American Gods: The Beguiling Man   Books Included 
March 18, 2019 3:38 PM - Season 2, Episode 2 - Subscribe

A new New God surfaces. Tech Boy searches for Media. Mad Sweeney and Laura are off to rescue Shadow. Wednesday and Nancy go after his spear.

The Vulture declares the real challenge of the second season will be holing onto viewers, but even so, " The second episode certainly isn’t significantly worse than the premiere — and better in some ways — but still doesn’t allay the fears in a truly notable way, or hold a candle to any chapter of season one."

Den of Geek is lukewarm claiming the episode is "diverting, but listless."
posted by miss-lapin (11 comments total) 1 user marked this as a favorite
 
ok now I'm depressed. Not one comment? I really think I'm a post killer here.
posted by miss-lapin at 6:21 AM on March 19


It's been so long since I read the book that I can't really compare. I think once Season 2 is done I will re-read and see where things diverged. But so far it feels like Season 2 is well on its own path, heading away from book-plot.
posted by jazon at 10:06 AM on March 19


I read the book recently and made a go at watching the series but slid off it pretty quickly. Finding out here that Season 2 just goes further into diverging from the book makes me even less interested in carrying it on. The subplot with Shadow and Hinzelmann was my favorite bit from the book and now I'm wondering if Lakeside and Hinzelmann will even show up.
posted by Mr.Encyclopedia at 12:08 PM on March 19 [2 favorites]


ok now I'm depressed. Not one comment? I really think I'm a post killer here.

It's not you, trust me. It's the show.
posted by sideshow at 9:38 PM on March 19 [2 favorites]


Yeah, like, "book included" is just....it's so far from the book now. Like Wednesday should be dead, Laura should be a vapor, Nancy's got no charm and Bilqis was never a turncoat. It's totally its own thing now, for worse in my mind, so I dunno. Book Excluded might be better.
posted by Jilder at 5:22 AM on March 20


I actually like Nancy a lot, but I also think there’s a lot of pandering going on that takes us offbook. Like Laura going on her leprechaun adventure ride just because we love seeing them together. Or the Selim weird romance because people liked the character. Or Wednesday being alive because he’s too fun to be dead.

I also share concerns that we won’t see Hinzelman because it’s not visually appealing enough.
posted by corb at 7:59 AM on March 20 [1 favorite]


Hinzelman was one of the best parts of the book... :-(
posted by Pendragon at 3:19 PM on March 20 [6 favorites]


I also wonder what they're gunna do with Laura if they wind up at the lake. Having her as an uncertain distant darkness allows Shadow to have that not-romance, having her plodding along next to him like a bodygaurd with Sweeney in tow is going to kill the whole thing.
posted by Jilder at 4:47 PM on March 20 [2 favorites]


I suspect Laura and Sweeney will be shunted off to New Orleans to look for Baron Samedi and his possible cure for her deadness. But yeah, I don't hold out much hope for the Hinzelman story-line. It's been a while since I last read the book, but I seem to remember that it (while being my favourite part too) stood out a bit from the rest of the book, and lacked what the show seems to want in terms of big exciting god-fights.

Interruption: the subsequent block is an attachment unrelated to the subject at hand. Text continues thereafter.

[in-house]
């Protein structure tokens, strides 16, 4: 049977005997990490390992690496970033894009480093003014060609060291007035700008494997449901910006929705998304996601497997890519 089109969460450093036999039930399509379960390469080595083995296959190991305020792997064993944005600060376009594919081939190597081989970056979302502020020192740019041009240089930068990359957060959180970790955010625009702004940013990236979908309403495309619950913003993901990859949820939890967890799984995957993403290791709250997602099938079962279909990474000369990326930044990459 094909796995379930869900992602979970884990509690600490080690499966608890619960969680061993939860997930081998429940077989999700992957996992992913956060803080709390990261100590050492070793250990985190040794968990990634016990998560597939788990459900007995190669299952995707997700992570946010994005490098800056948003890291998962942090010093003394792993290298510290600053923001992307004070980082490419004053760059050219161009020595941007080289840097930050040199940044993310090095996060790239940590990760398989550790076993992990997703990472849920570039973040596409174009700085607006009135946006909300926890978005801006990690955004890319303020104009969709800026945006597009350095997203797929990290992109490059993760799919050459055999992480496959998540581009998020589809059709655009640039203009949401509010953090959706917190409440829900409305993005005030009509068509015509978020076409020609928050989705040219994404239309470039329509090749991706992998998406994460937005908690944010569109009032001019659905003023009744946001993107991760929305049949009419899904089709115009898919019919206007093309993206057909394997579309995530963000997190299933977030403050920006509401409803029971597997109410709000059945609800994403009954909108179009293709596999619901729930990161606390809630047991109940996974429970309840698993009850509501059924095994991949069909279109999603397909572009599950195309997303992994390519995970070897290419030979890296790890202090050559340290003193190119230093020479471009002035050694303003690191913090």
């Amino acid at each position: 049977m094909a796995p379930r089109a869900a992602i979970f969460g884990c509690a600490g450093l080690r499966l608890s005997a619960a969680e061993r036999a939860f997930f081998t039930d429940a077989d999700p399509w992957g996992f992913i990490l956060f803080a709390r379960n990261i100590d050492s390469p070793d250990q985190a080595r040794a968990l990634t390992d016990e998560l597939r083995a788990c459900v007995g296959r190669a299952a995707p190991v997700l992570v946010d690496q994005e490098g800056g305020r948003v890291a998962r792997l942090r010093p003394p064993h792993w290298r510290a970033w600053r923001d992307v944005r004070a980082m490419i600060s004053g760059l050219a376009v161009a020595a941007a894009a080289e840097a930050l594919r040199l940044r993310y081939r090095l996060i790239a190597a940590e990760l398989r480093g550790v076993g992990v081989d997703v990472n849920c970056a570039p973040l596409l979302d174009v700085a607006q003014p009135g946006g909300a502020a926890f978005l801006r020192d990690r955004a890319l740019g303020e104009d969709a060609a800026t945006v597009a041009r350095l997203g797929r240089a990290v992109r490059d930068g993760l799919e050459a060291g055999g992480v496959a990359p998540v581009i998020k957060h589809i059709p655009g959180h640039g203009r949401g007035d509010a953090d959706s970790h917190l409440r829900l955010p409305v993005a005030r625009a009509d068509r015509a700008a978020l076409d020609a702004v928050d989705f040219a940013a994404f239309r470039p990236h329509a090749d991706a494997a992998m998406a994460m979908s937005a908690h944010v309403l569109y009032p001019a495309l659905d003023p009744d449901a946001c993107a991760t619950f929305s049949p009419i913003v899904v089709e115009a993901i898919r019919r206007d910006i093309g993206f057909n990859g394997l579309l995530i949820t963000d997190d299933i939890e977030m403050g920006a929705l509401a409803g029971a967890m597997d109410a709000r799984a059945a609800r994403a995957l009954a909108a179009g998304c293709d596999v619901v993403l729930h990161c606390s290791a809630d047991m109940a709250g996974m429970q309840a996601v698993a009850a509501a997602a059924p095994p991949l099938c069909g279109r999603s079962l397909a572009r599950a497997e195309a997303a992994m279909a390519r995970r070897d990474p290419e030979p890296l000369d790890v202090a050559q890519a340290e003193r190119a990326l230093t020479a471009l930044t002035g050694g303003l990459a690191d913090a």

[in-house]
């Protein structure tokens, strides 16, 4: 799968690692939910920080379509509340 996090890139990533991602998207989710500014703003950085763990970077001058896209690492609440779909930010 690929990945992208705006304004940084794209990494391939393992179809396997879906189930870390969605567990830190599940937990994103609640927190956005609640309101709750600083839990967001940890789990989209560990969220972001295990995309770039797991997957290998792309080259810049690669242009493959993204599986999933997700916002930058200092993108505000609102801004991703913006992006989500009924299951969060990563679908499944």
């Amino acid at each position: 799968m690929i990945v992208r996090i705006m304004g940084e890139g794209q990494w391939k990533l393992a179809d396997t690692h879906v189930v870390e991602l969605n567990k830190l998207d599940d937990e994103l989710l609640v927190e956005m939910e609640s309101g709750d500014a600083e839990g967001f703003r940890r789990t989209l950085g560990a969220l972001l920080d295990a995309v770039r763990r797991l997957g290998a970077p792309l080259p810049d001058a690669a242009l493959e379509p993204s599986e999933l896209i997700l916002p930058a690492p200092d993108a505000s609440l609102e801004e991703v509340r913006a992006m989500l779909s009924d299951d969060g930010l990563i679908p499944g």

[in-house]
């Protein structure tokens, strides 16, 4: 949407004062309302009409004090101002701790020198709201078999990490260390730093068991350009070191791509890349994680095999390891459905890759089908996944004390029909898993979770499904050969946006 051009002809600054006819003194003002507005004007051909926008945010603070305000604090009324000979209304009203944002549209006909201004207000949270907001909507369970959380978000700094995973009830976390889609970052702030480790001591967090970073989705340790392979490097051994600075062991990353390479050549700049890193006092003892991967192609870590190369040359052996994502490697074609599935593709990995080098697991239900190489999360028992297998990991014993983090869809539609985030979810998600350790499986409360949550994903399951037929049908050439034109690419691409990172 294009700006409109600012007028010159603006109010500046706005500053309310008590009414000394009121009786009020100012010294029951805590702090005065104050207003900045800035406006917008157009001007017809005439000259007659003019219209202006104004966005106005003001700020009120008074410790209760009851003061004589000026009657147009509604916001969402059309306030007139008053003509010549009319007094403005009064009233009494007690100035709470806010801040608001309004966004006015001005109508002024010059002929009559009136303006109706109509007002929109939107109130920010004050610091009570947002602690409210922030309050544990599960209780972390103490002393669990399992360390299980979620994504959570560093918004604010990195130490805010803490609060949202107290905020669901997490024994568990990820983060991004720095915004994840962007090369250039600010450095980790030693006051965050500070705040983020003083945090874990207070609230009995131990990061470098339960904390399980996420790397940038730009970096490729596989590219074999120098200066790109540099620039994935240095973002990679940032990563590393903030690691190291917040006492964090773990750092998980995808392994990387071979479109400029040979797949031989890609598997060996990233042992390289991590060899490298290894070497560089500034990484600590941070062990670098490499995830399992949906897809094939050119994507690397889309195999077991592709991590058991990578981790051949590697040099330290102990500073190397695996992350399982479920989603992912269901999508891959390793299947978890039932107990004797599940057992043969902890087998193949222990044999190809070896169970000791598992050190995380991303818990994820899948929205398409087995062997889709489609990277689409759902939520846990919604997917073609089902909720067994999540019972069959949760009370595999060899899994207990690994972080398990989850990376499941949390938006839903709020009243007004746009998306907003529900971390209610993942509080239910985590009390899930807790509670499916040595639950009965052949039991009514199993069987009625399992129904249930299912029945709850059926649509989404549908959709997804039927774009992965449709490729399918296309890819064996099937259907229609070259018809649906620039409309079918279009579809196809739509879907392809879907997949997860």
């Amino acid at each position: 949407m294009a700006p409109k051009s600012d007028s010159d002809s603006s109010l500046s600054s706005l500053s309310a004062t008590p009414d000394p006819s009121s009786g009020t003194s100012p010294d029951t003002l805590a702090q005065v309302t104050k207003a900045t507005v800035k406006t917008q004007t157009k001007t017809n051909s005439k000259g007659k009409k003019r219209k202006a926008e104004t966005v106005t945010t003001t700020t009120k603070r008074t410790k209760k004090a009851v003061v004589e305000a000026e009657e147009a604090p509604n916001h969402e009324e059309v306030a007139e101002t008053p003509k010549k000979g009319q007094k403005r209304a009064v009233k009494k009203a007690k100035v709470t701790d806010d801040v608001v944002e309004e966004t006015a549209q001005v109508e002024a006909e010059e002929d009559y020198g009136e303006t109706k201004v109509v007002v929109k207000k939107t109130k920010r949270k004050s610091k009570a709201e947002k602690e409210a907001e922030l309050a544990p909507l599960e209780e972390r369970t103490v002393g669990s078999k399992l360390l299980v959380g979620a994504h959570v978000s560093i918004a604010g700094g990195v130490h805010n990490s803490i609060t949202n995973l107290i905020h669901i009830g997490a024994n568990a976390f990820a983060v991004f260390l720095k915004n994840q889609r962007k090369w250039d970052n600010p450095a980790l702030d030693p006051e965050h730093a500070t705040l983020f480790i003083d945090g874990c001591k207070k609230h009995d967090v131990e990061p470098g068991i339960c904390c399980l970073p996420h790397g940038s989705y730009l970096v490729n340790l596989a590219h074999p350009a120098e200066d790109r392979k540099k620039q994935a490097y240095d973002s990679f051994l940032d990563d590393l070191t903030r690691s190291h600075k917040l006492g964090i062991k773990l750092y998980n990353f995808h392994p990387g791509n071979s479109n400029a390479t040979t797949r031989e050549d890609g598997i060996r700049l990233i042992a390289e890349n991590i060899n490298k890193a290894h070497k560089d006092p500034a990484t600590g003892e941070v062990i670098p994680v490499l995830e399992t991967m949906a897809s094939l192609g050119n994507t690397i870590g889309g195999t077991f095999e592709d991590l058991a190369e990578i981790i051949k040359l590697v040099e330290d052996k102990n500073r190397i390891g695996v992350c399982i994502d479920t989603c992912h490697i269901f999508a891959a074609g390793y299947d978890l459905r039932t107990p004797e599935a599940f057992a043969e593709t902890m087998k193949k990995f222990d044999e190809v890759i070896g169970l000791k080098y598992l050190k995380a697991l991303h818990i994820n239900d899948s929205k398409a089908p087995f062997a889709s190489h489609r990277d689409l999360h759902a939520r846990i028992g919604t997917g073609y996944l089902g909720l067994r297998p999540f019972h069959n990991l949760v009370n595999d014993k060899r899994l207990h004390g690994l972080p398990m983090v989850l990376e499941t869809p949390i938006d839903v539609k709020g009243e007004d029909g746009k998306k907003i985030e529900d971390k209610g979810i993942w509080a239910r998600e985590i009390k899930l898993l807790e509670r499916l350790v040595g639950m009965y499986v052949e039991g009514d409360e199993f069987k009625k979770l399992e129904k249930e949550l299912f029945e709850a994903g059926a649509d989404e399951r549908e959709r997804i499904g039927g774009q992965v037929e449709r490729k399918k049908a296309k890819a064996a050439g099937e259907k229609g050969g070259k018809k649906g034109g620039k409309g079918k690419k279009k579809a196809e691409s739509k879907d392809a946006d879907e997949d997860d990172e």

posted by Fuchsoid at 8:11 PM on March 20 [1 favorite]


The Hinzelman diversion in the book is brilliant. ButI can forgive them NOT turning a couple/three episodes into a completely different and "bottled" story though.

It's been a while since I've read, but did the books go much into Shadow's background? I thought it kind of left him as a blank slate, but the interpretation that he was Noirs de France who had immigrated to the US with his mom feels appropriate, also the lack of a father.

Not super happy about how S2 is being handles, but its pretty.
posted by porpoise at 8:52 PM on March 20


Actually there's a lot of his history in there, scattered around - his mother was a consulate worker of some sort, so he traveled a lot before they came to the States. The book never explicitly states that he's black, either - it's alluded to in a lot of places, without being made into a big thing. His mother died from complications relating to sickle cell anemia, which is one of the clues in the book that our boy is less than lily white. I enjoyed that ambiguity in the book, because it put Shadow in an undefined space - both black and white, a puppy and a guard dog, halfway between the mundane and the divine. I think Sam even wonders if he might be native, so his racial ambiguity is pretty broad. He's the every man, but in a form that makes his body political as well, making him Other no matter what context he's in.

I HAVE THOUGHT ABOUT THIS BOOK A LOT, MY GUIZ.

I did actually really love his mother. She's another underdeveloped woman in the book, so making her a powerful woman, very black, very proud and smart, was just wonderful I thought. They painted her face in the first few flashbacks in a way that made me think of Sheba. Lots of gold, those delicate beautiful earrings, the gorgeous natural hair. She seems as easily divine in those flashbacks as any of the literal goddesses. I can also forgive the change from the sickle cell complications to cancer, easier to film, and not needed to tip us off that she's probably black. Olunike Adeliyi did a wonderful job with her.
posted by Jilder at 3:58 AM on March 21 [6 favorites]


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